We have a lot of savings, access savings we call them, particularly for folks at the upper end of the distribution. During the pandemic, we weren't doing a lot of spending. So that allow allowed us to save more upper income. Households also benefited from higher house prices, higher stock prices, and a fairly strong labor market here. So that reduction in spending plus some additional income or asset appreciation helped them accumulate some wealth, and that has allowed them to maintain spending throughout this period of high inflation. 

That's not to say that inflation doesn't matter. Of course, everyone responds to it, but clearly those higher income households have a bigger cushion, and they're also shifting their spending back to where they were prior to the pandemic in terms of doing more travel, going to restaurants, doing the things they had to give up during the pandemic.

If you look at the bottom 20% of households, they are financially stressed at this point. They have essentially run out of their savings and are increasingly tapping into credit for life’s necessities. These lower income households also tend to be more exposed to inflation in terms of gas prices. They can't work from home, so they must commute. They’re more likely to be renters, so they're exposed to higher rent increases versus a homeowner who may have locked in their mortgage payments. 

In terms of high inflation, one bright spot is that wages have been rising rapidly for that lower income group. So that is providing some benefit, but it's not enough to offset higher inflation. 

What can lenders do to meet varying consumers where they're at, but also find areas of responsible growth and opportunity?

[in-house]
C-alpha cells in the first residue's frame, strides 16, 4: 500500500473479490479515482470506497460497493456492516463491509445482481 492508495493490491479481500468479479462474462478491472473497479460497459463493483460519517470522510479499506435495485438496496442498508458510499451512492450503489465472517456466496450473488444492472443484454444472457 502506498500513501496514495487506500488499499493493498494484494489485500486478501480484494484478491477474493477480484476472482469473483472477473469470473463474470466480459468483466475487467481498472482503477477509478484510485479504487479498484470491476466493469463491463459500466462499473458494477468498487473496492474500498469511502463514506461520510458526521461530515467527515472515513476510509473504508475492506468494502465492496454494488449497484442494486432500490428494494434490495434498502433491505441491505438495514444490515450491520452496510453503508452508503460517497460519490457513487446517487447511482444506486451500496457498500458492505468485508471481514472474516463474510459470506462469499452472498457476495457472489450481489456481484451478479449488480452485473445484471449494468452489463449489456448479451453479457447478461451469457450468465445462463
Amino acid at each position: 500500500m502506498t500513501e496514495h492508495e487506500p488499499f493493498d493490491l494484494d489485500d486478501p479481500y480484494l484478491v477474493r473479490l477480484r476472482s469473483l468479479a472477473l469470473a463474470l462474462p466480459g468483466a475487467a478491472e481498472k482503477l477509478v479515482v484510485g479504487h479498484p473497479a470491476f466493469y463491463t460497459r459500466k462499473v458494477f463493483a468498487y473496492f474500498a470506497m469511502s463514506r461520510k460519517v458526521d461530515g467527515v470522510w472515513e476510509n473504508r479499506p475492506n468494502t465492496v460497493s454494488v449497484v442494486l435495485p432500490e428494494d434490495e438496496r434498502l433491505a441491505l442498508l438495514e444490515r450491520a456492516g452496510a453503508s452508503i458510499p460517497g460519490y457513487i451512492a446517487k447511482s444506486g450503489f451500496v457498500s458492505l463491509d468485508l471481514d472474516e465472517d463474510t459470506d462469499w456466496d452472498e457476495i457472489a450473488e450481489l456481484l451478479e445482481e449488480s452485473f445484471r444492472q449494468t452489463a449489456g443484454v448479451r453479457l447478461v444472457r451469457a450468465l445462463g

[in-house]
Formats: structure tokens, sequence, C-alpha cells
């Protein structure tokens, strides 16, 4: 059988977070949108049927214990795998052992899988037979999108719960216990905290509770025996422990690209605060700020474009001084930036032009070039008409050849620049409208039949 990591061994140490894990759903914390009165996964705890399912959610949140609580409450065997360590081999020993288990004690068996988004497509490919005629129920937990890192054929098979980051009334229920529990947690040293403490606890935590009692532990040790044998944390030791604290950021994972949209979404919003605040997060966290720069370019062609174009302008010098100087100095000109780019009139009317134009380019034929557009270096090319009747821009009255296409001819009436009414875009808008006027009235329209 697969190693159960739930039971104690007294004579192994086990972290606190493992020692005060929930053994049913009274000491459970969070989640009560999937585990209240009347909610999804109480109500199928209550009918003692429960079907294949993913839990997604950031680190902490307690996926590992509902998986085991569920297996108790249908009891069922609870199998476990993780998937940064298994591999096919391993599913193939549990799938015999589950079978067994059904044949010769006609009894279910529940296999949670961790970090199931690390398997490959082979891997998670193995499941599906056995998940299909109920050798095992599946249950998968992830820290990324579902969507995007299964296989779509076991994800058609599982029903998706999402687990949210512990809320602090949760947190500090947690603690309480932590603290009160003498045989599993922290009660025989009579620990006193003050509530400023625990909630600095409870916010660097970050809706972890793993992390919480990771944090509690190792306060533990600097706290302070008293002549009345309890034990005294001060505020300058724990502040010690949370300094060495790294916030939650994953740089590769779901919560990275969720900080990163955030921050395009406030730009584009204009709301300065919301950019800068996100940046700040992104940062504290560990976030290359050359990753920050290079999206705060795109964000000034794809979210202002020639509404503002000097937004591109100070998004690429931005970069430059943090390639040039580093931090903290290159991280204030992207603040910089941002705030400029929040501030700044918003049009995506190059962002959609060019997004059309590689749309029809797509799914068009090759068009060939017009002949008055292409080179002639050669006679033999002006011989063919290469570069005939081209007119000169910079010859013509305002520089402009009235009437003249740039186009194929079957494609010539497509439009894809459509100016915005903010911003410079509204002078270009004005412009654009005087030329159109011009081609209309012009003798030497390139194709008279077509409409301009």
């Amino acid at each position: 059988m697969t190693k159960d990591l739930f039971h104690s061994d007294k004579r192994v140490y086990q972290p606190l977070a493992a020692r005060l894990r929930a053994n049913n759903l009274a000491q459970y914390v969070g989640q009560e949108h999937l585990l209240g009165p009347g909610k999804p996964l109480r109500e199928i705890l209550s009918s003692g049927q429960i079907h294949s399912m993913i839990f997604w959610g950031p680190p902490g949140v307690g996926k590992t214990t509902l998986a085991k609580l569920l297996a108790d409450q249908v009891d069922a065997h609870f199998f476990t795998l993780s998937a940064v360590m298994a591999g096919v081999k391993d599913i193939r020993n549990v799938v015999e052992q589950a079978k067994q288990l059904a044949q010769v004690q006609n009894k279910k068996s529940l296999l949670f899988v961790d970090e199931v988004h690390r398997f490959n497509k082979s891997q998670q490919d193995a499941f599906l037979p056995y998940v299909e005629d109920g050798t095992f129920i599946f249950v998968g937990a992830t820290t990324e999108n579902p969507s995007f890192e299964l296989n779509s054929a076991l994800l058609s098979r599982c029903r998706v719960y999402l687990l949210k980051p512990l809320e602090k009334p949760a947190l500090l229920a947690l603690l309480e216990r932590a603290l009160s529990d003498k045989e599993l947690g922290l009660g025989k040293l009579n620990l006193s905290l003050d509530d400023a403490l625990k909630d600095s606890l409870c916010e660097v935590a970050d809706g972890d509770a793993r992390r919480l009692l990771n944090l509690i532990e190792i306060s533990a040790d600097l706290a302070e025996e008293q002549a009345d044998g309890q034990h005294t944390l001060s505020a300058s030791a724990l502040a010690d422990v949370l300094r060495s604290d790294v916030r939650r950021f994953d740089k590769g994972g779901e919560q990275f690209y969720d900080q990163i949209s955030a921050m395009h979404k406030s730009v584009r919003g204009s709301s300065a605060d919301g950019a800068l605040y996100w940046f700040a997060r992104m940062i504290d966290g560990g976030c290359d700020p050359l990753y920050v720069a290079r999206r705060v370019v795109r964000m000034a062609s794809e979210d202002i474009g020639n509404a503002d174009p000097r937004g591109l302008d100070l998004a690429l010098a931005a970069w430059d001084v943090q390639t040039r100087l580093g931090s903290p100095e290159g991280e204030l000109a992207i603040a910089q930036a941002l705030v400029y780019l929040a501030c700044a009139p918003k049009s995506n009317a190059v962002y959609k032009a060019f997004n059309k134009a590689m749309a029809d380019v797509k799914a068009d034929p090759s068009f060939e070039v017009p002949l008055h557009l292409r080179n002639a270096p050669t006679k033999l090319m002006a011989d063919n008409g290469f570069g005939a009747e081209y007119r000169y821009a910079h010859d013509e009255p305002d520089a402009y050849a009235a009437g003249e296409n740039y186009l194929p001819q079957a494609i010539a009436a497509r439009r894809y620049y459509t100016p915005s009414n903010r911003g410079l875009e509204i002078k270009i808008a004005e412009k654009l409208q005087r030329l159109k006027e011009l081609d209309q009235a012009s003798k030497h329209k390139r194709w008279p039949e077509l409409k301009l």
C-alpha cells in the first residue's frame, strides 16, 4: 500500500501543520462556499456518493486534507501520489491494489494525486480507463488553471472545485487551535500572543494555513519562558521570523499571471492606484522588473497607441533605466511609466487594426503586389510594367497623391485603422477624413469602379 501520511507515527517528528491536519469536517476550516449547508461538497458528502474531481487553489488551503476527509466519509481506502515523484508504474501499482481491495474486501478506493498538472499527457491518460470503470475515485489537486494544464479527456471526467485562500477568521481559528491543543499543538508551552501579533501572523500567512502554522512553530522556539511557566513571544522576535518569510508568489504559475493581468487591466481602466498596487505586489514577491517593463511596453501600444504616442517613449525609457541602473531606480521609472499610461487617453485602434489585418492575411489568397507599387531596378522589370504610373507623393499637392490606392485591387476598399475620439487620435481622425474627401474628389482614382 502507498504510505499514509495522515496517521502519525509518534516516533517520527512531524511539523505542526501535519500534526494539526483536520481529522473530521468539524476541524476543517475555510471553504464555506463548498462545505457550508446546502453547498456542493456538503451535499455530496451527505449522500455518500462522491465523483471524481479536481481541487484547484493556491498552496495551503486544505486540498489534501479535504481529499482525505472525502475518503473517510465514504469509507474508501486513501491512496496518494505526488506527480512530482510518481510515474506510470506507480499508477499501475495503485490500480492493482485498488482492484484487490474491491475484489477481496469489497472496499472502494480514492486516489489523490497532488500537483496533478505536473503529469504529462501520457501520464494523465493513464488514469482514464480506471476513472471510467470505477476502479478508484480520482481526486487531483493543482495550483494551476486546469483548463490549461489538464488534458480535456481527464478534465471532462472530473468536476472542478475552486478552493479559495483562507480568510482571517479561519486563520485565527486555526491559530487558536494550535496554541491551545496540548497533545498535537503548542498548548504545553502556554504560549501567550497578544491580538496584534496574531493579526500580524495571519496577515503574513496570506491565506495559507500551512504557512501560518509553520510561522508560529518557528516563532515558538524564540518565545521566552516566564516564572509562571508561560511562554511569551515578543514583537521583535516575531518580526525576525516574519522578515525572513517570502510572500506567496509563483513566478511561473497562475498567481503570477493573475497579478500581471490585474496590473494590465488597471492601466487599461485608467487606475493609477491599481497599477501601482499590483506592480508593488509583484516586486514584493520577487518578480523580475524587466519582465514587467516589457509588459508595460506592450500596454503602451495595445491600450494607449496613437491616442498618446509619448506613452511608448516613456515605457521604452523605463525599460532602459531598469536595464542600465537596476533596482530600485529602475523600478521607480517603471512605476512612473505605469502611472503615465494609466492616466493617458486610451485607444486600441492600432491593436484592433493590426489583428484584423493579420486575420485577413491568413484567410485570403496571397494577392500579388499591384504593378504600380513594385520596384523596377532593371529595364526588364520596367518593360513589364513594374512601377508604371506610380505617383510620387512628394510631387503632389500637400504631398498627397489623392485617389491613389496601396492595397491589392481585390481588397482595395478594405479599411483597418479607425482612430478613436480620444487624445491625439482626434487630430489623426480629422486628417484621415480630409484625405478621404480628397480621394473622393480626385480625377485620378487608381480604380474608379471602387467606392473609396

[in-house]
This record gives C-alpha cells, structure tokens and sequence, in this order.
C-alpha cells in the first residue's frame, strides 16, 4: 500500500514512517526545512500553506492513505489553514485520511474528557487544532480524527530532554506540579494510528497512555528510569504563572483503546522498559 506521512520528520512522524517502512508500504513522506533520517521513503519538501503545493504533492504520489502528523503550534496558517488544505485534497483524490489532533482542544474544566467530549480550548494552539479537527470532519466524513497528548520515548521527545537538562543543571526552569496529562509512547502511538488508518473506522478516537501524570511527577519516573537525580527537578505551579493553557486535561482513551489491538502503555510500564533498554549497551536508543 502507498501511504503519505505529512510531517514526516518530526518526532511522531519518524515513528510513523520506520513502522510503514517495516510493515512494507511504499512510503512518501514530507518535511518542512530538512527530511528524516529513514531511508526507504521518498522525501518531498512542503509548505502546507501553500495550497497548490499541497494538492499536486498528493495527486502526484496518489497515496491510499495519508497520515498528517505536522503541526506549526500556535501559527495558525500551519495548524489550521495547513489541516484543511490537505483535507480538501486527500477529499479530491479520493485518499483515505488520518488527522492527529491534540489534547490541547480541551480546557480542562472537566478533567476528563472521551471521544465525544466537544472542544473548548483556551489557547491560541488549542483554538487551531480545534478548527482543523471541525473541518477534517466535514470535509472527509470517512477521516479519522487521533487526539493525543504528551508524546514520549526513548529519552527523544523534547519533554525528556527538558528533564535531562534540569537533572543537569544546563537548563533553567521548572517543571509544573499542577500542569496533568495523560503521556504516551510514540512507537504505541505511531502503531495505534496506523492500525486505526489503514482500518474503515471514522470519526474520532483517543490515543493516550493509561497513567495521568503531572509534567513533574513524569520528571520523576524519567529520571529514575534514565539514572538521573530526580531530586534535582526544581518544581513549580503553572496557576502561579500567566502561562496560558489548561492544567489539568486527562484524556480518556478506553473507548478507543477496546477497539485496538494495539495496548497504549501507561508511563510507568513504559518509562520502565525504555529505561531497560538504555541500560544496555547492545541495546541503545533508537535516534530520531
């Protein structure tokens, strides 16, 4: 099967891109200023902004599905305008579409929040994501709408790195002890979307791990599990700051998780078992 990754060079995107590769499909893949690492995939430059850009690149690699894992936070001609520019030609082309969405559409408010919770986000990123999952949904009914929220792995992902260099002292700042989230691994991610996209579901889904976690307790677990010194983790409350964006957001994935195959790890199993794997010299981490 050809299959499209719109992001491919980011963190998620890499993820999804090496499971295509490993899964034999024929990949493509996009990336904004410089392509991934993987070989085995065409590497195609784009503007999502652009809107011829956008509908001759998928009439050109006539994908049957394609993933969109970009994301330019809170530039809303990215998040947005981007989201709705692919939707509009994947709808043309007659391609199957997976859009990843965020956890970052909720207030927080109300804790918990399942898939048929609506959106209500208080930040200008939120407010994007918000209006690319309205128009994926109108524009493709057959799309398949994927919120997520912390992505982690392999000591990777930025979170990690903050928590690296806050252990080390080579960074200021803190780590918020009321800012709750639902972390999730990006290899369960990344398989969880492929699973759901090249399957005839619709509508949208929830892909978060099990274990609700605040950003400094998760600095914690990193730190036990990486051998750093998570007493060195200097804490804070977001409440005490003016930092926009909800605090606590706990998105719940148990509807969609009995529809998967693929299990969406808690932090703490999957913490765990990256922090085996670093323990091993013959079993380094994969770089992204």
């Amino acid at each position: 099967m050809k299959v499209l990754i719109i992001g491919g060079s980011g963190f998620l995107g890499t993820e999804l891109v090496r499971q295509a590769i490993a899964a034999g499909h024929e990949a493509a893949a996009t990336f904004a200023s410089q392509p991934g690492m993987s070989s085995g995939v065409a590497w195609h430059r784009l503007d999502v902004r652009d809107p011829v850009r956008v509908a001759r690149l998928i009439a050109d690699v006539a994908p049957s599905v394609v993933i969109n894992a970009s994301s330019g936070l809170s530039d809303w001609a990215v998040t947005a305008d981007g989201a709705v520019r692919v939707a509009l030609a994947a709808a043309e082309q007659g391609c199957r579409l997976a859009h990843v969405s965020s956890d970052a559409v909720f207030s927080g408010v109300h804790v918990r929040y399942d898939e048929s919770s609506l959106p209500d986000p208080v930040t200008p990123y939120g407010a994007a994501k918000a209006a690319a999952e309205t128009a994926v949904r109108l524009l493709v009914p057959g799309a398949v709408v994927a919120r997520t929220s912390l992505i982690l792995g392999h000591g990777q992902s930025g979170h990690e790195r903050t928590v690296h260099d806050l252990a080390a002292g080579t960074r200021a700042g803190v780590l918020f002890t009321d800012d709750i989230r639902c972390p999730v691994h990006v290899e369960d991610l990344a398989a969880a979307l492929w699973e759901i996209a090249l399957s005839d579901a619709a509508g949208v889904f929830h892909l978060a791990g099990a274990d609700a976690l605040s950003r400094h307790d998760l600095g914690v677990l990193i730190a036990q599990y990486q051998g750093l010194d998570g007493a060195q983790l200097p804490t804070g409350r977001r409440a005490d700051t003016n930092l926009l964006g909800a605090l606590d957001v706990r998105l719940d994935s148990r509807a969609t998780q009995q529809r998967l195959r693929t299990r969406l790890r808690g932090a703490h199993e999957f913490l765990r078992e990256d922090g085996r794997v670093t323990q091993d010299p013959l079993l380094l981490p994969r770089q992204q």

Cris deRitis: Although there are challenges with inflation, some parts of the economy continue to show strength. And household balance sheets overall are in relatively good shape. If inflation continues to trend down, that's going to open more possibilities in the future. So a lender doesn't want to cut off all credit at this point. There is still demand for their products. I think this environment calls for us to be more judicious and targeted than ever. You can't count on the economy bailing you out in the future. 2023 is going to be a rough year one way or the other. Whether or not we go into recession, it's going to be a challenge for many households.

From that standpoint, a lender must be very targeted, very judicious. They must rely on more tools and data to understand the specific consumers they are lending to. There are opportunities throughout the demographic spectrum. Lenders can certainly lean into higher income households, as well as low-income households, but it must be on the right terms. Have a broad view of household finances. We have a bit more at our disposal today to really understand where consumers are and what their risks are going forward.

Katherine Doe

Katherine Doe

Director of Product Marketing, Risk Solutions

Katherine joined Equifax in 2016 and has worked in several marketing roles across our Workforce Solutions and US Information Solutions divisions. When not working on product marketing by day, Katherine enjoys beach days, visting new restaurants, and leisurely South of Broad walks with her dogs in Charleston, SC.